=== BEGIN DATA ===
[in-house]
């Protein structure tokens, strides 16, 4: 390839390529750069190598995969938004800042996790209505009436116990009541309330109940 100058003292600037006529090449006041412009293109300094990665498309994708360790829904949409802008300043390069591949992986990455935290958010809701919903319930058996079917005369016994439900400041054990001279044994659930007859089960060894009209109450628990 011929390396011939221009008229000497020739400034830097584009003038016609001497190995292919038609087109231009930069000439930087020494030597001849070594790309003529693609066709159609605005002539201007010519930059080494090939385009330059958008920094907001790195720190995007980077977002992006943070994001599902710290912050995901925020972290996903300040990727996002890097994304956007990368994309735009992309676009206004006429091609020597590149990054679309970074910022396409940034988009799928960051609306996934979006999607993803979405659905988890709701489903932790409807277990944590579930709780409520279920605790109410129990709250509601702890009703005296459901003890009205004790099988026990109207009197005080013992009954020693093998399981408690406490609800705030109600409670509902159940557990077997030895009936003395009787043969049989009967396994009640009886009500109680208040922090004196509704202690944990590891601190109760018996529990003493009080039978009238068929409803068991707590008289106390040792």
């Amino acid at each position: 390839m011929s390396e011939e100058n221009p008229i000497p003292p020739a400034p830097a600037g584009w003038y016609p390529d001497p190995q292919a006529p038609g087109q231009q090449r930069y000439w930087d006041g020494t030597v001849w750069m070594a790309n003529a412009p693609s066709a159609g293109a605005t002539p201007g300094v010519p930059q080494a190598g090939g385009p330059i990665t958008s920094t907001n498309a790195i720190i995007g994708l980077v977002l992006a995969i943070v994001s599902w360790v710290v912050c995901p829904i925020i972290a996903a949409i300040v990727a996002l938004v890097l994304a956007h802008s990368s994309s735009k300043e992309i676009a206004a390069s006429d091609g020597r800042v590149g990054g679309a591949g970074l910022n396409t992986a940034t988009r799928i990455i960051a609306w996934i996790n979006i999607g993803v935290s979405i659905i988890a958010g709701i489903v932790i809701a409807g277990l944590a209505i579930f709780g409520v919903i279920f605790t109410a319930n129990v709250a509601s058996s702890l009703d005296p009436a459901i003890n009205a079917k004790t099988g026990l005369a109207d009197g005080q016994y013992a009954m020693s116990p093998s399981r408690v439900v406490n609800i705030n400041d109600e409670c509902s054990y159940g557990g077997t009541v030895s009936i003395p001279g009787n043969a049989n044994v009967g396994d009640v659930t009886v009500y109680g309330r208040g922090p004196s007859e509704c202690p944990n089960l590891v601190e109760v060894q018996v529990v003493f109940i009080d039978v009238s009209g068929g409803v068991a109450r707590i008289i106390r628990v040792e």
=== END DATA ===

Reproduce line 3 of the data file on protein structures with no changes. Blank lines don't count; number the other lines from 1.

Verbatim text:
């Amino acid at each position: 390839m011929s390396e011939e100058n221009p008229i000497p003292p020739a400034p830097a600037g584009w003038y016609p390529d001497p190995q292919a006529p038609g087109q231009q090449r930069y000439w930087d006041g020494t030597v001849w750069m070594a790309n003529a412009p693609s066709a159609g293109a605005t002539p201007g300094v010519p930059q080494a190598g090939g385009p330059i990665t958008s920094t907001n498309a790195i720190i995007g994708l980077v977002l992006a995969i943070v994001s599902w360790v710290v912050c995901p829904i925020i972290a996903a949409i300040v990727a996002l938004v890097l994304a956007h802008s990368s994309s735009k300043e992309i676009a206004a390069s006429d091609g020597r800042v590149g990054g679309a591949g970074l910022n396409t992986a940034t988009r799928i990455i960051a609306w996934i996790n979006i999607g993803v935290s979405i659905i988890a958010g709701i489903v932790i809701a409807g277990l944590a209505i579930f709780g409520v919903i279920f605790t109410a319930n129990v709250a509601s058996s702890l009703d005296p009436a459901i003890n009205a079917k004790t099988g026990l005369a109207d009197g005080q016994y013992a009954m020693s116990p093998s399981r408690v439900v406490n609800i705030n400041d109600e409670c509902s054990y159940g557990g077997t009541v030895s009936i003395p001279g009787n043969a049989n044994v009967g396994d009640v659930t009886v009500y109680g309330r208040g922090p004196s007859e509704c202690p944990n089960l590891v601190e109760v060894q018996v529990v003493f109940i009080d039978v009238s009209g068929g409803v068991a109450r707590i008289i106390r628990v040792e």